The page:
Analgesic Effects of Ketamine Nebulizer vs. Intravenous Morphine in Limb Trauma Patients in Pre-Hospital Emergency Setting; A Randomized Double-Blinded Clinical Trial


Background: Limb trauma is one the main causes of emergency room (ER) referrals and patients often complain of pain from the very moment of arrival. Objective: We decided to compare the analgesic effect of ketamine nebulizer with intravenous (IV) morphine in trauma patients referred to ER. Methods: In this clinical trial study trauma patients referred to ER of Alzahra and Kashani hospitals in Isfahan, Iran were selected. All trauma patients older than 18 years with limb pain who had a pain score ≥ 7 based on visual analogue scale (VAS) criteria were included. During pre-hospital management, patients were divided into two groups of receiving ketamine nebulizer with a dose of 1.6 mg/kg and receiving IV morphine with a dose of 0.1 mg/kg. Pain score, vital signs and complications were recorded 5 and 15 minutes after receiving the first dose of drug and also at the time of arrival to ER. Results: Finally, the records of 391 patients were analysed. There was no significant difference between the two groups in terms of pain intensity, vital signs before intervention, the first 5 and 15 minutes after and the time of arrival in ER (P>0.05). But the changing of VAS scores in different times was significant in both groups (P<0.001). There was a significant difference between the two groups in complications including nausea and vomiting (P<0.001), and also delirium (P=0.010). Conclusion: Using ketamine nebulizer can produce similar analgesic effects as IV morphine in trauma patients referred to ER.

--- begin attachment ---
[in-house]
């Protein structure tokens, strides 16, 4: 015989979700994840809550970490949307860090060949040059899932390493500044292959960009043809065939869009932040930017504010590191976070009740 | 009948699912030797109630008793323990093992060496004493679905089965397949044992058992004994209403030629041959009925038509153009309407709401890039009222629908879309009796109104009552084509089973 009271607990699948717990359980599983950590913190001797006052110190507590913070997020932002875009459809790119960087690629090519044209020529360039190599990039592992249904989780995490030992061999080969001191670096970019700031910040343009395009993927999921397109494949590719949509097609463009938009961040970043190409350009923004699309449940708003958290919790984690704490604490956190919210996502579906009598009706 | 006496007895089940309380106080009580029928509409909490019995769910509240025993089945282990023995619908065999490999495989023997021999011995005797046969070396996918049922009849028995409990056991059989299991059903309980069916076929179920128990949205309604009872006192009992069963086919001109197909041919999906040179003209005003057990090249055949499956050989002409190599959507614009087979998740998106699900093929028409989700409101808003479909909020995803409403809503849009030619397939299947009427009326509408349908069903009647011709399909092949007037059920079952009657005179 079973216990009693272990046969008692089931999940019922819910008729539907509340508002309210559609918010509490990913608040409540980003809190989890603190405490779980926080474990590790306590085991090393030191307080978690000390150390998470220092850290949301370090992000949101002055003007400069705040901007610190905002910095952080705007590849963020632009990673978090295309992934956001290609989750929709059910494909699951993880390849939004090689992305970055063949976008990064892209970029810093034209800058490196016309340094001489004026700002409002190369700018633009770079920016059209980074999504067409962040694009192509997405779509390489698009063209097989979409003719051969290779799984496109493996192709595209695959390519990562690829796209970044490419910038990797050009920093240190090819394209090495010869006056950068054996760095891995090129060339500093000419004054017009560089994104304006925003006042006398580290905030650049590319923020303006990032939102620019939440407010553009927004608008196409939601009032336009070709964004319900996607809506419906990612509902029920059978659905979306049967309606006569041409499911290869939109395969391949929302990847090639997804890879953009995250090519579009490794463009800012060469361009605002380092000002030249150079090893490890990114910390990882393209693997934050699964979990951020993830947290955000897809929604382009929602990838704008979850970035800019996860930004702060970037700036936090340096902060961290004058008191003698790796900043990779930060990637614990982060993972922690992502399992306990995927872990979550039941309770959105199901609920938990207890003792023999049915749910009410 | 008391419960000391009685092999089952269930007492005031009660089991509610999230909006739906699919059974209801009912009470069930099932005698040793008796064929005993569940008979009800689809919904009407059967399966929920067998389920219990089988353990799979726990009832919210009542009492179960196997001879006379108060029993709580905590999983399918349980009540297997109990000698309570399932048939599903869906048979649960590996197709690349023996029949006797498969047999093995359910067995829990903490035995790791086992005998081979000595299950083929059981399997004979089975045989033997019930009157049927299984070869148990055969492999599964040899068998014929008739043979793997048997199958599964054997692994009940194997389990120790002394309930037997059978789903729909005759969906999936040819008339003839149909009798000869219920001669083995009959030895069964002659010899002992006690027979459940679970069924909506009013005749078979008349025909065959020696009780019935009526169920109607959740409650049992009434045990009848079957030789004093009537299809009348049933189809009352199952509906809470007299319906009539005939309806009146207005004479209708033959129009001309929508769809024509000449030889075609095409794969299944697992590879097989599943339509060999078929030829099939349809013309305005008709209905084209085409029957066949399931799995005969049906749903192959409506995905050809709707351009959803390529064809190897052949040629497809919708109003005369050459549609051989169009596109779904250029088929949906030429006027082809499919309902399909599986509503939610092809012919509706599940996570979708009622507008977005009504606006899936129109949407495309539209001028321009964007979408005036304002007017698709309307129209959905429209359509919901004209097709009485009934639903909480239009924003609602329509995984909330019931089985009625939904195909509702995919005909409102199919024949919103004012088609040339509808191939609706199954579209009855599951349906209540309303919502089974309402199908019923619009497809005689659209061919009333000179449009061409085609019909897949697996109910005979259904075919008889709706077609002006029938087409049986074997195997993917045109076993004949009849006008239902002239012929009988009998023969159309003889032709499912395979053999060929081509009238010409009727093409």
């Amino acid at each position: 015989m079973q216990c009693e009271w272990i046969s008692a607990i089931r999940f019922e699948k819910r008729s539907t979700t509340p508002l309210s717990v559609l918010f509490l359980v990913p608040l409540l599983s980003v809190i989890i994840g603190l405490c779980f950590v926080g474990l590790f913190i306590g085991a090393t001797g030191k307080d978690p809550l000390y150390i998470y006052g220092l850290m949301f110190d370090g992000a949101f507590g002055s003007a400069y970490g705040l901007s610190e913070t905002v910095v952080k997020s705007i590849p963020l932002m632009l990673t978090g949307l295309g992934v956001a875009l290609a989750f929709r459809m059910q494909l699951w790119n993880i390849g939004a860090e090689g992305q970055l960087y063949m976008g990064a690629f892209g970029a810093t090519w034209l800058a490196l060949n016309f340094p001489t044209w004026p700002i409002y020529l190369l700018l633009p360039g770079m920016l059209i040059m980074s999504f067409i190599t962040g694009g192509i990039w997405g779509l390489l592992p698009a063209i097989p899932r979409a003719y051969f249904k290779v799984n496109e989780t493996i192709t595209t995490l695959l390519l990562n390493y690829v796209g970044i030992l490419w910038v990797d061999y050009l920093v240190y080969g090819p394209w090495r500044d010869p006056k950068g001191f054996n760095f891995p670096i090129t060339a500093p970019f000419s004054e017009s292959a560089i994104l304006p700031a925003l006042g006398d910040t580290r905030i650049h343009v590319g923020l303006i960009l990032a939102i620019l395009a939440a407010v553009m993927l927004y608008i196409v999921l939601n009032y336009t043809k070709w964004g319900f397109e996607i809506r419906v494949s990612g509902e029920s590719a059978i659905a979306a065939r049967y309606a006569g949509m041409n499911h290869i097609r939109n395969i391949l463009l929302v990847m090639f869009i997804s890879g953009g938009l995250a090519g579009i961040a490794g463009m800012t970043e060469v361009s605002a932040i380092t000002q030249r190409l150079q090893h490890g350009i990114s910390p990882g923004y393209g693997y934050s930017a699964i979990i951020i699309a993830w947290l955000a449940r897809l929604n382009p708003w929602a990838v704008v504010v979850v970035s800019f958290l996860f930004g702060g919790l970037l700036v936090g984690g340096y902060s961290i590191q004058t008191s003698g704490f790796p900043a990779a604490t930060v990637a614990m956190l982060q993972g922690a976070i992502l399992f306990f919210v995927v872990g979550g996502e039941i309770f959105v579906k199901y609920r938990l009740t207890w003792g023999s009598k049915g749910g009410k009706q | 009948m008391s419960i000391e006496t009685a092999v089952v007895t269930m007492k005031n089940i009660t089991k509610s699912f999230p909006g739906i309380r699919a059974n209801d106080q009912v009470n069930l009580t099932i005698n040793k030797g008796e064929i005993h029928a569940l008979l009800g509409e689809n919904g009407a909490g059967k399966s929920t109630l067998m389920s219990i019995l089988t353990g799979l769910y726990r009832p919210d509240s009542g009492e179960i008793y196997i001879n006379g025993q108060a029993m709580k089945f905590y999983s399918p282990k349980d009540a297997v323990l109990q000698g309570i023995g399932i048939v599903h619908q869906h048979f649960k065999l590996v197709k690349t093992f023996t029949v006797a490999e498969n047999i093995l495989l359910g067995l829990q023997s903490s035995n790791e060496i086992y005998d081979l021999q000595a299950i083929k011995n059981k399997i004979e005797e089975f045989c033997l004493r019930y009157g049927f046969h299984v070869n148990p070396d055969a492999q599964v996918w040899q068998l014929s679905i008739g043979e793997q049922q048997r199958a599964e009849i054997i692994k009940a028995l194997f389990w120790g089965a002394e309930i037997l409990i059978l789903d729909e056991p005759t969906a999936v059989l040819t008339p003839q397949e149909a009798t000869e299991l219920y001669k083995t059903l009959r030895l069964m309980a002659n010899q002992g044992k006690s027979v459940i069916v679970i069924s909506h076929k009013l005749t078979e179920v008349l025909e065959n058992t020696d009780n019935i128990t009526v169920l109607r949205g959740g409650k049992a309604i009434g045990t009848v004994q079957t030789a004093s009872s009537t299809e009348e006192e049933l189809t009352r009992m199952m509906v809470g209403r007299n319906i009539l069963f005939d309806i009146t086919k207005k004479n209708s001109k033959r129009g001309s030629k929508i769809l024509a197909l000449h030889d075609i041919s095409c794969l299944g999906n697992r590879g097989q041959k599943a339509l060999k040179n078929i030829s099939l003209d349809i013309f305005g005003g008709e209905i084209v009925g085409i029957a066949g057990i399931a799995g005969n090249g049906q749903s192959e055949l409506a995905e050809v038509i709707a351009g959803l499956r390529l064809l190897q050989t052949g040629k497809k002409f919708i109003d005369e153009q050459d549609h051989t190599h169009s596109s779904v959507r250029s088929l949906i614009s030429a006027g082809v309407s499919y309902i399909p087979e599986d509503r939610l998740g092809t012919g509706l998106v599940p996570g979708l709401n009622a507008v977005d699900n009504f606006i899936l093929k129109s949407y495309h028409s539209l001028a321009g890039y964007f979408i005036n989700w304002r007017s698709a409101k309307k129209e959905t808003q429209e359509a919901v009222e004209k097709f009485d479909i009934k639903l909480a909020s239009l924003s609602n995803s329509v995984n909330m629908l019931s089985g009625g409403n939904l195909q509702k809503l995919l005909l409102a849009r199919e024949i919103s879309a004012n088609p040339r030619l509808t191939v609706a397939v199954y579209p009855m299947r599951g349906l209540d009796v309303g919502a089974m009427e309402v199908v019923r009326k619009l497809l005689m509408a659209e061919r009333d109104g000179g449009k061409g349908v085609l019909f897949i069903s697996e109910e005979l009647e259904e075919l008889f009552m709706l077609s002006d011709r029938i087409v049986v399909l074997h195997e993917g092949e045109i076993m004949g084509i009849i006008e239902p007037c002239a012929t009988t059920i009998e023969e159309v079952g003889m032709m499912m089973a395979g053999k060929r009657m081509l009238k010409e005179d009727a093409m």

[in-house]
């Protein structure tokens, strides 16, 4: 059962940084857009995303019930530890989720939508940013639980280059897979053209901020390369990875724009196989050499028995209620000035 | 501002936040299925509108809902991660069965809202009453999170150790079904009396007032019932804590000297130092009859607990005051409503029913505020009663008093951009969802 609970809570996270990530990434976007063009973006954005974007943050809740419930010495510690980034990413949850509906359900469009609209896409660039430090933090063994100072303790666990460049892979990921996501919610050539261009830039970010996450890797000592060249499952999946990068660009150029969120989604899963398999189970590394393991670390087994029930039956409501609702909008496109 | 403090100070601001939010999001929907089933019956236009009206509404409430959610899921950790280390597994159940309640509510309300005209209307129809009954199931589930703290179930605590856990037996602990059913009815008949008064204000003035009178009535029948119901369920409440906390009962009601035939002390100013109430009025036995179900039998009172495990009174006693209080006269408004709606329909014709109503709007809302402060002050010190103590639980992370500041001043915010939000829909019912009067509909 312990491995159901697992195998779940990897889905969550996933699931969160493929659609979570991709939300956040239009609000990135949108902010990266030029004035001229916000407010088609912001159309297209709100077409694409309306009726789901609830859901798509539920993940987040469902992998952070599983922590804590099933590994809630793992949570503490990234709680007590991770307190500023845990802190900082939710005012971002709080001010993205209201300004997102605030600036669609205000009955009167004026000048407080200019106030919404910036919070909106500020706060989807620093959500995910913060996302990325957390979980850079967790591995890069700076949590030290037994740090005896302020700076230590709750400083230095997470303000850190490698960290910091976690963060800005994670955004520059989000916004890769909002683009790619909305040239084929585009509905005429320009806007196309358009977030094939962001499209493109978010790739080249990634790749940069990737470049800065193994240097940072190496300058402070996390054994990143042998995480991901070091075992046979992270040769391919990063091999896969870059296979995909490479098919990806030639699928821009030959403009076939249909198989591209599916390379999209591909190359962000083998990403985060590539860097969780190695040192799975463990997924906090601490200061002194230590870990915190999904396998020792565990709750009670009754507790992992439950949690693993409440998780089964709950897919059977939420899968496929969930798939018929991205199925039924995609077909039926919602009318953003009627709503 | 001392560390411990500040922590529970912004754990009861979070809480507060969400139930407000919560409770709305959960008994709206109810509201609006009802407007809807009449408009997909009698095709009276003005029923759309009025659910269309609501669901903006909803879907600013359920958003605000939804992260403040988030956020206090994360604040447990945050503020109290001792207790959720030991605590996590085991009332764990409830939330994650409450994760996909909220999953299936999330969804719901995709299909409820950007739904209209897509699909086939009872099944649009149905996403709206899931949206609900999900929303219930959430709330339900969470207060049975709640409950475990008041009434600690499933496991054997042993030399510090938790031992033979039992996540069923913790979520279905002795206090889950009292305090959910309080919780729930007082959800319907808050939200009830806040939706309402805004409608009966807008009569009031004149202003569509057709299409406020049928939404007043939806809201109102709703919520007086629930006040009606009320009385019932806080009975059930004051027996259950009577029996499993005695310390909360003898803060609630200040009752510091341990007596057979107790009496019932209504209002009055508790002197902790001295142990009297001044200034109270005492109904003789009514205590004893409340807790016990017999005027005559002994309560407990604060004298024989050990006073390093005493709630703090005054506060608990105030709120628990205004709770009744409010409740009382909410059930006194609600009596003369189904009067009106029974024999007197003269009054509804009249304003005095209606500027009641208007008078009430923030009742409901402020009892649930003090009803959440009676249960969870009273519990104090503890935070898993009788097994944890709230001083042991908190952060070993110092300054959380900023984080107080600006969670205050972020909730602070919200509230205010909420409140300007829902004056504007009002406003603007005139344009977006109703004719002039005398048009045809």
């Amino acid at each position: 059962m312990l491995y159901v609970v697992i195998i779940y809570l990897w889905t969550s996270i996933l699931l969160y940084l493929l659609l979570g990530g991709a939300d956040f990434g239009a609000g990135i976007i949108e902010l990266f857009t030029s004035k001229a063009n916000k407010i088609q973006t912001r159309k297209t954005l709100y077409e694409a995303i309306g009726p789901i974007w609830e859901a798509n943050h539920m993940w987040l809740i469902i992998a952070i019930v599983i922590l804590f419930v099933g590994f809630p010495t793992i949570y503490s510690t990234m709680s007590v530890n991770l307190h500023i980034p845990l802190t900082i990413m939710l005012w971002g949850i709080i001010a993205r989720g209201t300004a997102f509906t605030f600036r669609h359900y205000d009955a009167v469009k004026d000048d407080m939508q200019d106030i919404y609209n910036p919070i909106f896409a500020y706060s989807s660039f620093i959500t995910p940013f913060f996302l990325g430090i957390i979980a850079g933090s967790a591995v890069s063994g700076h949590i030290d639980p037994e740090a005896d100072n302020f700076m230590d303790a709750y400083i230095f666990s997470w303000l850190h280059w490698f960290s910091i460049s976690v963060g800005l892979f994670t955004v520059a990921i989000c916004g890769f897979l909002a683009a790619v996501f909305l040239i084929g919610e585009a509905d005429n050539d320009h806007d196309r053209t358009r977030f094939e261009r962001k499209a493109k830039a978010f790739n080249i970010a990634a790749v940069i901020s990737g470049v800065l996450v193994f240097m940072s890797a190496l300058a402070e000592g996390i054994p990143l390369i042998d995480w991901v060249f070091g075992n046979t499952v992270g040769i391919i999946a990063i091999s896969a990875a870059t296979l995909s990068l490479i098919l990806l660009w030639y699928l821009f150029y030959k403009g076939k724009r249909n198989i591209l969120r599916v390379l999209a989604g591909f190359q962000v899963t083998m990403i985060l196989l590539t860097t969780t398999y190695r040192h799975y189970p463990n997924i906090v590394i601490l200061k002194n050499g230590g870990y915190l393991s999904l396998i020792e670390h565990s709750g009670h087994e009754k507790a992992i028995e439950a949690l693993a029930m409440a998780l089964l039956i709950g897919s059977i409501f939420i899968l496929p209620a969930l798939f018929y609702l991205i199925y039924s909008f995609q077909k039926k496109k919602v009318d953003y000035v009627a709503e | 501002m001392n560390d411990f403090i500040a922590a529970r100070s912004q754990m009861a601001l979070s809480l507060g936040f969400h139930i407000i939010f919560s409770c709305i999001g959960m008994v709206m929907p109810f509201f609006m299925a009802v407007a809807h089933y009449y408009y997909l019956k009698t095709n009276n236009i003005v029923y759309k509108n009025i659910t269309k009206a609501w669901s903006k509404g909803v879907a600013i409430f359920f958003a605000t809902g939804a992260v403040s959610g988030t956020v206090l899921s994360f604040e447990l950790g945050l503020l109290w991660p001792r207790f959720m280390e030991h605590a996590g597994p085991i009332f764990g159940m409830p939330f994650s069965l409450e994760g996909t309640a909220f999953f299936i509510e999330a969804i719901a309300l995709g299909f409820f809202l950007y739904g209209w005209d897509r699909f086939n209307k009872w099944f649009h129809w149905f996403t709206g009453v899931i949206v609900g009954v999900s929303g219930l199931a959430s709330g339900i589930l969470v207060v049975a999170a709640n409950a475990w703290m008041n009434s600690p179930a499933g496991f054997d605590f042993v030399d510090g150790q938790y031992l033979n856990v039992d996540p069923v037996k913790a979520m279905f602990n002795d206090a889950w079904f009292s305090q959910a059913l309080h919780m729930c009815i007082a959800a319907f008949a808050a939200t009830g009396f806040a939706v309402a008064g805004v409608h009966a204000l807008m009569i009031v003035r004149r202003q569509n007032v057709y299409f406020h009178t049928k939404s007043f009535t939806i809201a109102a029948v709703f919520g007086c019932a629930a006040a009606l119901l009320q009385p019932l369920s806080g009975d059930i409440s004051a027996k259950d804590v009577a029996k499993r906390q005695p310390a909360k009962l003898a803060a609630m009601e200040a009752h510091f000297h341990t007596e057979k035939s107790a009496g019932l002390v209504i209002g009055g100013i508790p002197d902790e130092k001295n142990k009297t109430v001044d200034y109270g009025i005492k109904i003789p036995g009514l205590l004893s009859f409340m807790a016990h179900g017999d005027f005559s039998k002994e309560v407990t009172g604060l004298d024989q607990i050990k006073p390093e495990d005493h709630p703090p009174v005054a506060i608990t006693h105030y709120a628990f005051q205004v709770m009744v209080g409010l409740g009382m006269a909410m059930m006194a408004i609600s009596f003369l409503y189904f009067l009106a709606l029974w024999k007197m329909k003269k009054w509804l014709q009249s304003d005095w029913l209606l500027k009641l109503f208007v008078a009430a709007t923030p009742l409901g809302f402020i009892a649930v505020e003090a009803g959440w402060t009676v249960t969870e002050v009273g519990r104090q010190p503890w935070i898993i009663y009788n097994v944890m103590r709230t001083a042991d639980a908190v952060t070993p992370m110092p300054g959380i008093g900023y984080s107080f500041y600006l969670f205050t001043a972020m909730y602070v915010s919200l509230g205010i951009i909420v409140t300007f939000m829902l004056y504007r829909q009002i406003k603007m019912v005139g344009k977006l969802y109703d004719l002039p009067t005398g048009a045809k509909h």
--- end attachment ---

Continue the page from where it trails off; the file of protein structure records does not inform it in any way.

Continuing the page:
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IssueVol 4 No 4 (2020): Autumn (October) QRcode
SectionOriginal article
Emergency Medical Services Ketamine Morphine Pain Management Trauma

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How to Cite
Azizkhani R, Hassan S, Boroumand A, Rastin G, Ghasemi A, Shahbazi A. Analgesic Effects of Ketamine Nebulizer vs. Intravenous Morphine in Limb Trauma Patients in Pre-Hospital Emergency Setting; A Randomized Double-Blinded Clinical Trial. Front Emerg Med. 2020;4(4):e84.


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